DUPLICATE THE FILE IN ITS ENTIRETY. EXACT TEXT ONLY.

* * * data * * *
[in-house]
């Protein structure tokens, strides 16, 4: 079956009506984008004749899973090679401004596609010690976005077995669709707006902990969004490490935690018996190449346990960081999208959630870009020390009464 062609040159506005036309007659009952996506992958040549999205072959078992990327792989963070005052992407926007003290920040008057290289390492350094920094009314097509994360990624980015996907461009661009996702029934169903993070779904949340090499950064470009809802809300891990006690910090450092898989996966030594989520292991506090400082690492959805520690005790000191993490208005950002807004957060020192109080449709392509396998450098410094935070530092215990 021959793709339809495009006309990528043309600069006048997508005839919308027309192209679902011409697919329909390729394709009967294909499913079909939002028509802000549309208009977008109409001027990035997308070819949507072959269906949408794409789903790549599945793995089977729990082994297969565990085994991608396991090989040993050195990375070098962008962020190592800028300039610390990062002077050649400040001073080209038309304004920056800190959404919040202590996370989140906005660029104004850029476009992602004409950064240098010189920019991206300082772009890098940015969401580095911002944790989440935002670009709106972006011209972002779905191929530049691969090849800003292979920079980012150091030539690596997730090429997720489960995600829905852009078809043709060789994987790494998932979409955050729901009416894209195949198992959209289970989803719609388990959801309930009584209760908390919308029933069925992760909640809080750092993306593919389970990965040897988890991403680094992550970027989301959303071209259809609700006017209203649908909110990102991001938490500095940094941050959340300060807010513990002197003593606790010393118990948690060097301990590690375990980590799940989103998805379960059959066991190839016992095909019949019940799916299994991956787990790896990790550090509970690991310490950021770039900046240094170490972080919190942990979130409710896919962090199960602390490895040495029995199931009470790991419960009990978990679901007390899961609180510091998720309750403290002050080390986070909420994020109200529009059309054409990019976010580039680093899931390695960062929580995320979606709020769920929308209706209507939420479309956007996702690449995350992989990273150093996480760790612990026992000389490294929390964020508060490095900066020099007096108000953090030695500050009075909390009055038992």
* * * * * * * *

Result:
[in-house]
């Protein structure tokens, strides 16, 4: 079956009506984008004749899973090679401004596609010690976005077995669709707006902990969004490490935690018996190449346990960081999208959630870009020390009464 062609040159506005036309007659009952996506992958040549999205072959078992990327792989963070005052992407926007003290920040008057290289390492350094920094009314097509994360990624980015996907461009661009996702029934169903993070779904949340090499950064470009809802809300891990006690910090450092898989996966030594989520292991506090400082690492959805520690005790000191993490208005950002807004957060020192109080449709392509396998450098410094935070530092215990 021959793709339809495009006309990528043309600069006048997508005839919308027309192209679902011409697919329909390729394709009967294909499913079909939002028509802000549309208009977008109409001027990035997308070819949507072959269906949408794409789903790549599945793995089977729990082994297969565990085994991608396991090989040993050195990375070098962008962020190592800028300039610390990062002077050649400040001073080209038309304004920056800190959404919040202590996370989140906005660029104004850029476009992602004409950064240098010189920019991206300082772009890098940015969401580095911002944790989440935002670009709106972006011209972002779905191929530049691969090849800003292979920079980012150091030539690596997730090429997720489960995600829905852009078809043709060789994987790494998932979409955050729901009416894209195949198992959209289970989803719609388990959801309930009584209760908390919308029933069925992760909640809080750092993306593919389970990965040897988890991403680094992550970027989301959303071209259809609700006017209203649908909110990102991001938490500095940094941050959340300060807010513990002197003593606790010393118990948690060097301990590690375990980590799940989103998805379960059959066991190839016992095909019949019940799916299994991956787990790896990790550090509970690991310490950021770039900046240094170490972080919190942990979130409710896919962090199960602390490895040495029995199931009470790991419960009990978990679901007390899961609180510091998720309750403290002050080390986070909420994020109200529009059309054409990019976010580039680093899931390695960062929580995320979606709020769920929308209706209507939420479309956007996702690449995350992989990273150093996480760790612990026992000389490294929390964020508060490095900066020099007096108000953090030695500050009075909390009055038992």